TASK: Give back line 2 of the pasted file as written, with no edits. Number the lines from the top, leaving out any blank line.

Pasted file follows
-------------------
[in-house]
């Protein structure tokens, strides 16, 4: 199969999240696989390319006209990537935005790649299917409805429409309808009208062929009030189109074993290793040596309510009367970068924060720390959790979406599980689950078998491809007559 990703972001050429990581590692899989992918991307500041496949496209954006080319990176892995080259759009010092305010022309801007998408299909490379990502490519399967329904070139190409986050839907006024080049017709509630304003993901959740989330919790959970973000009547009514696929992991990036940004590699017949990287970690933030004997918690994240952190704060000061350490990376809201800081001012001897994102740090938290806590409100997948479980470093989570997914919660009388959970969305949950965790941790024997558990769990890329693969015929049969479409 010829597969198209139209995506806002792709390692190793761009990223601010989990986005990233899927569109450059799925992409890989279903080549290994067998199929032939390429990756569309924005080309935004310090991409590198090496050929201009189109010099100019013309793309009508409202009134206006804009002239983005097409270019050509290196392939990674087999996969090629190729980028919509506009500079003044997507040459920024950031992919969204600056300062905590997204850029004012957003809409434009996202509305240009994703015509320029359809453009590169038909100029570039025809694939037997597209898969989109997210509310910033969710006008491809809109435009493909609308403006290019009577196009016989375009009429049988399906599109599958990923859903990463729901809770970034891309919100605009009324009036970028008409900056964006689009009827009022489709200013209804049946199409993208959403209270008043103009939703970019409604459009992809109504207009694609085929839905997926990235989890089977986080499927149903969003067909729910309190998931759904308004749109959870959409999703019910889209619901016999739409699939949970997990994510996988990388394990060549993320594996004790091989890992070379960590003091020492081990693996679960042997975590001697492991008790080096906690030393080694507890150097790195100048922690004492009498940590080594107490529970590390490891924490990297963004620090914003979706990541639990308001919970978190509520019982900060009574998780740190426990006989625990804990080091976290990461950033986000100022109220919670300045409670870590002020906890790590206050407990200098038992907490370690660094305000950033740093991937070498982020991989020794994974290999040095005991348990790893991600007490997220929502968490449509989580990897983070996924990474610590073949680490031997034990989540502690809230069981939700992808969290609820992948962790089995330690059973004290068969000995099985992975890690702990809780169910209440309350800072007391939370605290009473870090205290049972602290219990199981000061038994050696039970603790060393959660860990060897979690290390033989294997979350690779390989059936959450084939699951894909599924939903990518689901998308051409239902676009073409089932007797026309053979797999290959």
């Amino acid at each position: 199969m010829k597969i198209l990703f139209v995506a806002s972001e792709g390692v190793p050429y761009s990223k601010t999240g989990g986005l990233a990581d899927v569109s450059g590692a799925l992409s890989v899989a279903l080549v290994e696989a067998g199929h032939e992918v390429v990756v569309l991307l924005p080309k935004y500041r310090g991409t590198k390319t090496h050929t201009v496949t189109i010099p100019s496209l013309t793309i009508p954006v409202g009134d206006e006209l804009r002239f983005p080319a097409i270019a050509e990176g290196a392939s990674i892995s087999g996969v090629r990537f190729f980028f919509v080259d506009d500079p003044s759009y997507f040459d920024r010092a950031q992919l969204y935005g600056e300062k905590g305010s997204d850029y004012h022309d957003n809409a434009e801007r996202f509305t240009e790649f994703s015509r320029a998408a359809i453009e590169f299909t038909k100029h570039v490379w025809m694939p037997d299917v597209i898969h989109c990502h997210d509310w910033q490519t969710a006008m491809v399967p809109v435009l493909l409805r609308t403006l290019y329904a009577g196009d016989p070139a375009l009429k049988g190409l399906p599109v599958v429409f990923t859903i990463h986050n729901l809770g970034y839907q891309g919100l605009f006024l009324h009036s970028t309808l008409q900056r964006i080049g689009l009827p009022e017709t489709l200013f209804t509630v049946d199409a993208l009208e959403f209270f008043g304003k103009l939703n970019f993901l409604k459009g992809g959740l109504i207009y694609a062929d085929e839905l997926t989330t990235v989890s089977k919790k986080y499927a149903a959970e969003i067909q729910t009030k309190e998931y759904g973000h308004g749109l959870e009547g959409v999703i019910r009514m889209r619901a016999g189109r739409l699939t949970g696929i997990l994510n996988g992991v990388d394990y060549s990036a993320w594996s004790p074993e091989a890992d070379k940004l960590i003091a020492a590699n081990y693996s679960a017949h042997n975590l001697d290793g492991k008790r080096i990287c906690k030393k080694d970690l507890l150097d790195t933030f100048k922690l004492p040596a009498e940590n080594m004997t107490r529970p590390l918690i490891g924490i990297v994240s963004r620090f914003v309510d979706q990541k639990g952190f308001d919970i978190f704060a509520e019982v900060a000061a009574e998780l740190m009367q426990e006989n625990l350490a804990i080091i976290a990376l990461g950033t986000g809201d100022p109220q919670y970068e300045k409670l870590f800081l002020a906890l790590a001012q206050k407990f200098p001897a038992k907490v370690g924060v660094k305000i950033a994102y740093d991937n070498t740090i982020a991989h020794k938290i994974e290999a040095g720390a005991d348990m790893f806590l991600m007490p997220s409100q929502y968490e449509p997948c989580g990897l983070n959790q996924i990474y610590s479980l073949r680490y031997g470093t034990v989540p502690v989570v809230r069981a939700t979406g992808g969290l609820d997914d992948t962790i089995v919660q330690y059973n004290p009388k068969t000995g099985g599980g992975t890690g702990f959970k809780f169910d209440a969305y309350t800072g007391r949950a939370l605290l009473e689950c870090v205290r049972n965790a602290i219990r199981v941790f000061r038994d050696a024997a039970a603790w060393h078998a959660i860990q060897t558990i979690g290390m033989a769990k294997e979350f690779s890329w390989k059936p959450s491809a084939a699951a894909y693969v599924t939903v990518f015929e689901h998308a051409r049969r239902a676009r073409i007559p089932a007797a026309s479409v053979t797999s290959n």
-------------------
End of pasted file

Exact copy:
């Protein structure tokens, strides 16, 4: 199969999240696989390319006209990537935005790649299917409805429409309808009208062929009030189109074993290793040596309510009367970068924060720390959790979406599980689950078998491809007559 990703972001050429990581590692899989992918991307500041496949496209954006080319990176892995080259759009010092305010022309801007998408299909490379990502490519399967329904070139190409986050839907006024080049017709509630304003993901959740989330919790959970973000009547009514696929992991990036940004590699017949990287970690933030004997918690994240952190704060000061350490990376809201800081001012001897994102740090938290806590409100997948479980470093989570997914919660009388959970969305949950965790941790024997558990769990890329693969015929049969479409 010829597969198209139209995506806002792709390692190793761009990223601010989990986005990233899927569109450059799925992409890989279903080549290994067998199929032939390429990756569309924005080309935004310090991409590198090496050929201009189109010099100019013309793309009508409202009134206006804009002239983005097409270019050509290196392939990674087999996969090629190729980028919509506009500079003044997507040459920024950031992919969204600056300062905590997204850029004012957003809409434009996202509305240009994703015509320029359809453009590169038909100029570039025809694939037997597209898969989109997210509310910033969710006008491809809109435009493909609308403006290019009577196009016989375009009429049988399906599109599958990923859903990463729901809770970034891309919100605009009324009036970028008409900056964006689009009827009022489709200013209804049946199409993208959403209270008043103009939703970019409604459009992809109504207009694609085929839905997926990235989890089977986080499927149903969003067909729910309190998931759904308004749109959870959409999703019910889209619901016999739409699939949970997990994510996988990388394990060549993320594996004790091989890992070379960590003091020492081990693996679960042997975590001697492991008790080096906690030393080694507890150097790195100048922690004492009498940590080594107490529970590390490891924490990297963004620090914003979706990541639990308001919970978190509520019982900060009574998780740190426990006989625990804990080091976290990461950033986000100022109220919670300045409670870590002020906890790590206050407990200098038992907490370690660094305000950033740093991937070498982020991989020794994974290999040095005991348990790893991600007490997220929502968490449509989580990897983070996924990474610590073949680490031997034990989540502690809230069981939700992808969290609820992948962790089995330690059973004290068969000995099985992975890690702990809780169910209440309350800072007391939370605290009473870090205290049972602290219990199981000061038994050696039970603790060393959660860990060897979690290390033989294997979350690779390989059936959450084939699951894909599924939903990518689901998308051409239902676009073409089932007797026309053979797999290959």